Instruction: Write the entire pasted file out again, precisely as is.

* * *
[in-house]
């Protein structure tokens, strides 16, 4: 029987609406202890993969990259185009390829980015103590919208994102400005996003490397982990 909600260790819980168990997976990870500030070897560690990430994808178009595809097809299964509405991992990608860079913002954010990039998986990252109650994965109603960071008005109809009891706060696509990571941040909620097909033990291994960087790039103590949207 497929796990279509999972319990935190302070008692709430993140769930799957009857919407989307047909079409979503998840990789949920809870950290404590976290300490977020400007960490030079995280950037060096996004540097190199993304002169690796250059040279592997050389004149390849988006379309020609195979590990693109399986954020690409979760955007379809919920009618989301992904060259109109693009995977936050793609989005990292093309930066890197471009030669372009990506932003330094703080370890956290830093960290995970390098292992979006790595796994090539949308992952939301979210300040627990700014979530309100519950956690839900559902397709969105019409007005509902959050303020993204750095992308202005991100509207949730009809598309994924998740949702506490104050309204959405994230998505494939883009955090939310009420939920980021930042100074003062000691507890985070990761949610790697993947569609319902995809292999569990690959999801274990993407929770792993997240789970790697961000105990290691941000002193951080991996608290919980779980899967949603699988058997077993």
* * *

[in-house]
């Protein structure tokens, strides 16, 4: 029987609406202890993969990259185009390829980015103590919208994102400005996003490397982990 909600260790819980168990997976990870500030070897560690990430994808178009595809097809299964509405991992990608860079913002954010990039998986990252109650994965109603960071008005109809009891706060696509990571941040909620097909033990291994960087790039103590949207 497929796990279509999972319990935190302070008692709430993140769930799957009857919407989307047909079409979503998840990789949920809870950290404590976290300490977020400007960490030079995280950037060096996004540097190199993304002169690796250059040279592997050389004149390849988006379309020609195979590990693109399986954020690409979760955007379809919920009618989301992904060259109109693009995977936050793609989005990292093309930066890197471009030669372009990506932003330094703080370890956290830093960290995970390098292992979006790595796994090539949308992952939301979210300040627990700014979530309100519950956690839900559902397709969105019409007005509902959050303020993204750095992308202005991100509207949730009809598309994924998740949702506490104050309204959405994230998505494939883009955090939310009420939920980021930042100074003062000691507890985070990761949610790697993947569609319902995809292999569990690959999801274990993407929770792993997240789970790697961000105990290691941000002193951080991996608290919980779980899967949603699988058997077993």